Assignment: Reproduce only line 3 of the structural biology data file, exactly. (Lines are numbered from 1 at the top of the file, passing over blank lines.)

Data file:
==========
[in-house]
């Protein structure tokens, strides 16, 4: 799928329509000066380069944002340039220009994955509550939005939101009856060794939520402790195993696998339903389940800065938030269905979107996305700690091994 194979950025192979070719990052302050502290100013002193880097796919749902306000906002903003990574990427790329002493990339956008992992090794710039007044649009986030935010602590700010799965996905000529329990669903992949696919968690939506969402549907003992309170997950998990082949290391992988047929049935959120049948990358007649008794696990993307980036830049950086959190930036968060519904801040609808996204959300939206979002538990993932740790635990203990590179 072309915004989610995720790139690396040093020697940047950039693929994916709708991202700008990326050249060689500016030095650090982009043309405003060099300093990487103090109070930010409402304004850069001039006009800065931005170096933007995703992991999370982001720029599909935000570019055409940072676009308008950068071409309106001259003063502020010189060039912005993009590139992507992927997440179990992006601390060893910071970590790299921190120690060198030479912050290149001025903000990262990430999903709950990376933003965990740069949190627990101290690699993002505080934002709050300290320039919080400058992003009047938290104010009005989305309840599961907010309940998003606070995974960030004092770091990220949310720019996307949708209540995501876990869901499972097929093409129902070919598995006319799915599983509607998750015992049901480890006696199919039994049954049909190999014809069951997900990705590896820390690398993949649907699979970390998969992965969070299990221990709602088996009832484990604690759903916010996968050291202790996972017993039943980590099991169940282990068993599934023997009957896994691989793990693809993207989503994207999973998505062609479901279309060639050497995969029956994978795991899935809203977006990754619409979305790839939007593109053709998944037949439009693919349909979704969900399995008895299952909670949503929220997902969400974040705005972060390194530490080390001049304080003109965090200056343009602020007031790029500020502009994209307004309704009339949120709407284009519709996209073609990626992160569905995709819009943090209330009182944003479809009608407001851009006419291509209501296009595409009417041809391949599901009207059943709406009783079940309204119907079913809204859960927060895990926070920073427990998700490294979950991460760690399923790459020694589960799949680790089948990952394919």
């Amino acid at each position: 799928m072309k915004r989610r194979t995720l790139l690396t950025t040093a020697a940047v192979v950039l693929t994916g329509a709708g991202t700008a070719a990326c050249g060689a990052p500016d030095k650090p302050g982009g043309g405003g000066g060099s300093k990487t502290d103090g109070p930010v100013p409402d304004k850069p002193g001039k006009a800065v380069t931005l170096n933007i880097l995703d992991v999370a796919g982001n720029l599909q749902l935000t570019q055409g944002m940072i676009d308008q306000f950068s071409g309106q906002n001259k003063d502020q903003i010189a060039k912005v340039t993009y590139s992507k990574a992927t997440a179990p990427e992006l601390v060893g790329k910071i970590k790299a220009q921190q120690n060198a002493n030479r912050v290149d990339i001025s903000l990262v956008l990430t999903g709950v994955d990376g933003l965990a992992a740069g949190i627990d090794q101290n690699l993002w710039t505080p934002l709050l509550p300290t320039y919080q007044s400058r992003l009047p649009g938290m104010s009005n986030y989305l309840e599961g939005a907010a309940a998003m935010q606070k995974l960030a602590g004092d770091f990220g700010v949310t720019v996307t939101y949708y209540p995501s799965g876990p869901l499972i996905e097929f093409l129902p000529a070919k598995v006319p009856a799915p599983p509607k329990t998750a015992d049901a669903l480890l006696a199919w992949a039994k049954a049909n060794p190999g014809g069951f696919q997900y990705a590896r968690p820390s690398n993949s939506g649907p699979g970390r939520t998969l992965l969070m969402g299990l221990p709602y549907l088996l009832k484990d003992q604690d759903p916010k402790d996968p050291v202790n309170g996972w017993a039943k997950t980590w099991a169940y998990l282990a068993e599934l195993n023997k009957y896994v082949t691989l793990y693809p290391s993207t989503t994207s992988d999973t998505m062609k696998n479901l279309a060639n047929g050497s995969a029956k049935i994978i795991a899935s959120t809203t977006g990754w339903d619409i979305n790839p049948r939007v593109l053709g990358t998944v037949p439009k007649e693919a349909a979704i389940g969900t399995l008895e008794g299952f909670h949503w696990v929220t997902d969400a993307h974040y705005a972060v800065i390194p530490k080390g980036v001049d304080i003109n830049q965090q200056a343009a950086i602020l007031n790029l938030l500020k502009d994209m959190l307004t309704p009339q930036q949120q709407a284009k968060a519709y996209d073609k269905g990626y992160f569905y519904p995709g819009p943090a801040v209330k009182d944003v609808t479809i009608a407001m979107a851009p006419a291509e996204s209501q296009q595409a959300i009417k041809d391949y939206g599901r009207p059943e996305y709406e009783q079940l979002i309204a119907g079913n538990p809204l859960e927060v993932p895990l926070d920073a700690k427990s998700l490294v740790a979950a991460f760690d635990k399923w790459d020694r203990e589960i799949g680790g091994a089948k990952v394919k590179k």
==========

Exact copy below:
């Amino acid at each position: 799928m072309k915004r989610r194979t995720l790139l690396t950025t040093a020697a940047v192979v950039l693929t994916g329509a709708g991202t700008a070719a990326c050249g060689a990052p500016d030095k650090p302050g982009g043309g405003g000066g060099s300093k990487t502290d103090g109070p930010v100013p409402d304004k850069p002193g001039k006009a800065v380069t931005l170096n933007i880097l995703d992991v999370a796919g982001n720029l599909q749902l935000t570019q055409g944002m940072i676009d308008q306000f950068s071409g309106q906002n001259k003063d502020q903003i010189a060039k912005v340039t993009y590139s992507k990574a992927t997440a179990p990427e992006l601390v060893g790329k910071i970590k790299a220009q921190q120690n060198a002493n030479r912050v290149d990339i001025s903000l990262v956008l990430t999903g709950v994955d990376g933003l965990a992992a740069g949190i627990d090794q101290n690699l993002w710039t505080p934002l709050l509550p300290t320039y919080q007044s400058r992003l009047p649009g938290m104010s009005n986030y989305l309840e599961g939005a907010a309940a998003m935010q606070k995974l960030a602590g004092d770091f990220g700010v949310t720019v996307t939101y949708y209540p995501s799965g876990p869901l499972i996905e097929f093409l129902p000529a070919k598995v006319p009856a799915p599983p509607k329990t998750a015992d049901a669903l480890l006696a199919w992949a039994k049954a049909n060794p190999g014809g069951f696919q997900y990705a590896r968690p820390s690398n993949s939506g649907p699979g970390r939520t998969l992965l969070m969402g299990l221990p709602y549907l088996l009832k484990d003992q604690d759903p916010k402790d996968p050291v202790n309170g996972w017993a039943k997950t980590w099991a169940y998990l282990a068993e599934l195993n023997k009957y896994v082949t691989l793990y693809p290391s993207t989503t994207s992988d999973t998505m062609k696998n479901l279309a060639n047929g050497s995969a029956k049935i994978i795991a899935s959120t809203t977006g990754w339903d619409i979305n790839p049948r939007v593109l053709g990358t998944v037949p439009k007649e693919a349909a979704i389940g969900t399995l008895e008794g299952f909670h949503w696990v929220t997902d969400a993307h974040y705005a972060v800065i390194p530490k080390g980036v001049d304080i003109n830049q965090q200056a343009a950086i602020l007031n790029l938030l500020k502009d994209m959190l307004t309704p009339q930036q949120q709407a284009k968060a519709y996209d073609k269905g990626y992160f569905y519904p995709g819009p943090a801040v209330k009182d944003v609808t479809i009608a407001m979107a851009p006419a291509e996204s209501q296009q595409a959300i009417k041809d391949y939206g599901r009207p059943e996305y709406e009783q079940l979002i309204a119907g079913n538990p809204l859960e927060v993932p895990l926070d920073a700690k427990s998700l490294v740790a979950a991460f760690d635990k399923w790459d020694r203990e589960i799949g680790g091994a089948k990952v394919k590179k």